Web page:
August 9, 2020

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Hong Kong Disqualifications, Arrests Deepen Purge Fear

Leading Hong Kong democracy campaigners were disqualified Thursday

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By Jerome Taylor & Yan Zhao

Leading Hong Kong democracy campaigners were disqualified Thursday from upcoming elections after four student activists were arrested for social media posts, sparking warnings of a new “terror” under authoritarian China.

Voters go to polls in Hong Kong primaries in Online News, World News & Headlines
A polling volunteer holds a placard reminding people to vote. In anticipation of the Legislative Council elections in September, Hong Kong citizens gathered at polling stations across the city to consolidate votes for pan-democratic candidates. Voters queued up at restaurants and submitted with paper and digital ballots. (Photo by Willie Siau / SOPA Images/Sipa USA)(Sipa via AP Images)

The moves were the latest blows against the semi-autonomous city’s democracy movement, which has been under sustained attack from China’s Communist Party rulers.

China imposed a national security law last month on Hong Kong outlawing subversion, which it warned was a “sword” hanging over the head of democracy protesters.

In some of the most significant developments since the law was imposed, 12 democracy activists were on Thursday disqualified from legislative elections due to be held in September.

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“Beijing shows a total disregard for the will of the Hongkongers, tramples upon the city’s… autonomy,” Joshua Wong, one of Hong Kong’s highest-profile activists who was among those disqualified, wrote in a tweet.

Wong described the move as “the biggest-ever crackdown” on the city’s pro-democracy movement.

The democracy campaigners had been hoping to win a first-ever majority in the partially elected legislature, which is deliberately weighted to return a pro-Beijing chamber.

In a statement Hong Kong’s government listed political views that required disqualification — including criticising Beijing’s new security law, campaigning to win a legislation-blocking majority and refusing to recognise China’s sovereignty.

The Liaison Office, which represents Beijing in Hong Kong, hailed the disqualifications, describing the candidates as “unscrupulous delinquents” who had “crossed the legal bottom line” with their political views.

Chris Patten, Britain’s last colonial governor in Hong Kong, accused Beijing of carrying out “an outrageous political purge”.

“It is obviously now illegal to believe in democracy… This is the sort of behaviour that you would expect in a police state,” he added.

  • Arrested students –

The disqualifications came after four students — aged between 16 and 21 — were arrested on Wednesday night for social media posts deemed to breach the new security law.

The four were all former members of Student Localism, a pro-independence group that announced it was disbanding its Hong Kong branch the day before the security law was enacted.

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Police said they were arrested on suspicion of organising and inciting secession through comments made on social media posts after the law came in.

Student and rights groups condemned the arrests, saying they heralded the kind of political suppression ubiquitous on the Chinese mainland.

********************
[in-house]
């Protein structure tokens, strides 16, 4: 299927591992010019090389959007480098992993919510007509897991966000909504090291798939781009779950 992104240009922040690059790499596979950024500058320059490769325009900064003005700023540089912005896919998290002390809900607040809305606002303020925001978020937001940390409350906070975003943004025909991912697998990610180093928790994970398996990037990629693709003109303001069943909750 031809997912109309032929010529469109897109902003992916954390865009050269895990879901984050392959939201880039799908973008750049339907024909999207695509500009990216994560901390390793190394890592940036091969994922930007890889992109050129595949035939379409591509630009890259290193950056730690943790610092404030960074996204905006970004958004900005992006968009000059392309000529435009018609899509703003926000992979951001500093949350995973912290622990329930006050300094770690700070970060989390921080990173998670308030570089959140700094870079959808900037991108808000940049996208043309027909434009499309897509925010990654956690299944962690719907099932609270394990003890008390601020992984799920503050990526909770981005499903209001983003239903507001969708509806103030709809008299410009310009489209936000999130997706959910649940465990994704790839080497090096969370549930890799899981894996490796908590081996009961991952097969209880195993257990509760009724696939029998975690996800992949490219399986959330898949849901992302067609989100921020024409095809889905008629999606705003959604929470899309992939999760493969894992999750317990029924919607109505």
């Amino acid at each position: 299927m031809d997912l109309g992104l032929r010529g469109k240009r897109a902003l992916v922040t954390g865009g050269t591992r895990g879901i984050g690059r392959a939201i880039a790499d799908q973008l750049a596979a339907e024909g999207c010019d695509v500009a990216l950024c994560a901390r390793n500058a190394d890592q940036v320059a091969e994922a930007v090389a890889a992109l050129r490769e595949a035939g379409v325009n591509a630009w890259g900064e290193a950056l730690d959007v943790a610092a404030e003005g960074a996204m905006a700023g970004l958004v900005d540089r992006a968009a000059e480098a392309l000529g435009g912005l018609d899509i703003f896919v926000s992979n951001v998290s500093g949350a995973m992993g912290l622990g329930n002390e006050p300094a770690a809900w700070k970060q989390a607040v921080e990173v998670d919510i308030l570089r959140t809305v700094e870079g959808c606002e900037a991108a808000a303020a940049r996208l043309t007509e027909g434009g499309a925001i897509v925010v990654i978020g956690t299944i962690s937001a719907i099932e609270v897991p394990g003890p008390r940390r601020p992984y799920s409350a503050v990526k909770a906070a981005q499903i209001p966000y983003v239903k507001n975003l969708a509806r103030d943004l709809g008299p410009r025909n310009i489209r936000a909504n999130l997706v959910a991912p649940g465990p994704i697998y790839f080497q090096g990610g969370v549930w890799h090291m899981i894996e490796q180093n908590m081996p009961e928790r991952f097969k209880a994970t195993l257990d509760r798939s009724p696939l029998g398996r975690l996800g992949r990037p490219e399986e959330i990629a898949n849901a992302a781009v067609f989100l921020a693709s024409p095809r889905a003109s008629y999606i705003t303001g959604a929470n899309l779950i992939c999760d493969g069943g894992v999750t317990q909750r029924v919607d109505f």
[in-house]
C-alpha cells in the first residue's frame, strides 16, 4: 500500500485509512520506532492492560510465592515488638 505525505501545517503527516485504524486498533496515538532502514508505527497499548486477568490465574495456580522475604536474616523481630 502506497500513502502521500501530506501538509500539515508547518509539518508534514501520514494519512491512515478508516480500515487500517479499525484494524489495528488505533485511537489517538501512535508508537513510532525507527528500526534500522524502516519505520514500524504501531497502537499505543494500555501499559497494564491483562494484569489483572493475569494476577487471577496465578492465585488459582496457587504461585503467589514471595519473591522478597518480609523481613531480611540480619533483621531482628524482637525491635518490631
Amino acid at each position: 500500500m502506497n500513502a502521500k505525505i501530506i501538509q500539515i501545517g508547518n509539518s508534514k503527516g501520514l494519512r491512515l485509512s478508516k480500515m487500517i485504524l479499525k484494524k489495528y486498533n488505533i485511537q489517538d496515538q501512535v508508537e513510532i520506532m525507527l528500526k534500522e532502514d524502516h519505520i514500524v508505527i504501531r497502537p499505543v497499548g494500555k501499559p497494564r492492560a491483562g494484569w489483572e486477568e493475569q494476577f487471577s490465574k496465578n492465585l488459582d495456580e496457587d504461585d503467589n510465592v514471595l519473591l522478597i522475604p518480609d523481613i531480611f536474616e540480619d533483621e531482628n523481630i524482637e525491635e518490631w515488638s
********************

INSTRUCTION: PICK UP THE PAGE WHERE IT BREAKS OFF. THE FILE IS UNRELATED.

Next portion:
“Hong Kong has fallen into the era of white terror,” the Student Unions of Higher Institutions, which represents 13 student unions, said in a statement overnight.

Nathan Law, a democracy campaigner who went into exile after the law was imposed, condemned both the arrests and disqualifications.

“White terror, politics of fear dispersed in Hong Kong,” he said, referencing a Chinese idiom to describe political persecution.

“The Chinese Communist Party’s strategy is apparently aiming to suppress all forms of resistance in Hong Kong with huge fear and intimidation,” he added.

  • ‘Draconian’ law –

The security law gave China’s rulers far more direct control over Hong Kong, which was supposedly guaranteed 50 years of freedoms as part of the 1997 handover agreement with Britain.

But last year the city was rocked by seven straight months of huge and often violent pro-democracy protests.

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Beijing said the national security law was needed to end that unrest and restore stability.

It targets four types of crime: subversion, secession, terrorism and colluding with foreign forces — with up to life in prison.

Critics, including many Western nations, say it has demolished the “One Country, Two Systems” model promised by Beijing in the handover agreement.

The law bypassed Hong Kong’s legislature and its details were kept secret until the moment it was enacted.

It empowers China’s security agents to operate openly in the city for the first time.

Beijing has said it will have jurisdiction for particularly serious cases, toppling the legal firewall that has existed since the handover between Hong Kong’s independent judiciary and the Chinese mainland’s party-controlled courts.

China has also claimed it can prosecute anyone anywhere in the world for national security crimes.

On the mainland Beijing routinely uses similar national security laws to crush dissent.

The first arrests in Hong Kong came a day after the law was enacted against people who possessed pro-independence flags and slogans critical of Beijing — including a 15-year-old girl.

At least 15 people have now been arrested under the new law since it was enacted on June 30.

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